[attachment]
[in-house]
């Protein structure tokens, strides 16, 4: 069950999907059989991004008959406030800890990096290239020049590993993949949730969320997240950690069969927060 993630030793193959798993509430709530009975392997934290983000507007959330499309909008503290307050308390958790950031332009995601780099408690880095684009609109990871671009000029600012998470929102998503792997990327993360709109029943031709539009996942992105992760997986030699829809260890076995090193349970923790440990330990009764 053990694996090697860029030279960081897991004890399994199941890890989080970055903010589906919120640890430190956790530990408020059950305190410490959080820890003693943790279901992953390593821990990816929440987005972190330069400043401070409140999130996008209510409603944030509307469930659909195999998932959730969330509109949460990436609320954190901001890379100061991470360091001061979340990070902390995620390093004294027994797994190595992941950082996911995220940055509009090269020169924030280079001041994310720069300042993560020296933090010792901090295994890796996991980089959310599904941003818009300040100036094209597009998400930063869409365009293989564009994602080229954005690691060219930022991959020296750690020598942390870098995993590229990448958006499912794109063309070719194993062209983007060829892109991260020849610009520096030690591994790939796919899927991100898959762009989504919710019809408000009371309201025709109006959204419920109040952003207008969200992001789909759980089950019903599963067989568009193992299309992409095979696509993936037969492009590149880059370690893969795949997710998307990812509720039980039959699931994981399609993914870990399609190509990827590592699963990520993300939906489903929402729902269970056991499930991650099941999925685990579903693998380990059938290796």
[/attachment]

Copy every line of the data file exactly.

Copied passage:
[in-house]
């Protein structure tokens, strides 16, 4: 069950999907059989991004008959406030800890990096290239020049590993993949949730969320997240950690069969927060 993630030793193959798993509430709530009975392997934290983000507007959330499309909008503290307050308390958790950031332009995601780099408690880095684009609109990871671009000029600012998470929102998503792997990327993360709109029943031709539009996942992105992760997986030699829809260890076995090193349970923790440990330990009764 053990694996090697860029030279960081897991004890399994199941890890989080970055903010589906919120640890430190956790530990408020059950305190410490959080820890003693943790279901992953390593821990990816929440987005972190330069400043401070409140999130996008209510409603944030509307469930659909195999998932959730969330509109949460990436609320954190901001890379100061991470360091001061979340990070902390995620390093004294027994797994190595992941950082996911995220940055509009090269020169924030280079001041994310720069300042993560020296933090010792901090295994890796996991980089959310599904941003818009300040100036094209597009998400930063869409365009293989564009994602080229954005690691060219930022991959020296750690020598942390870098995993590229990448958006499912794109063309070719194993062209983007060829892109991260020849610009520096030690591994790939796919899927991100898959762009989504919710019809408000009371309201025709109006959204419920109040952003207008969200992001789909759980089950019903599963067989568009193992299309992409095979696509993936037969492009590149880059370690893969795949997710998307990812509720039980039959699931994981399609993914870990399609190509990827590592699963990520993300939906489903929402729902269970056991499930991650099941999925685990579903693998380990059938290796």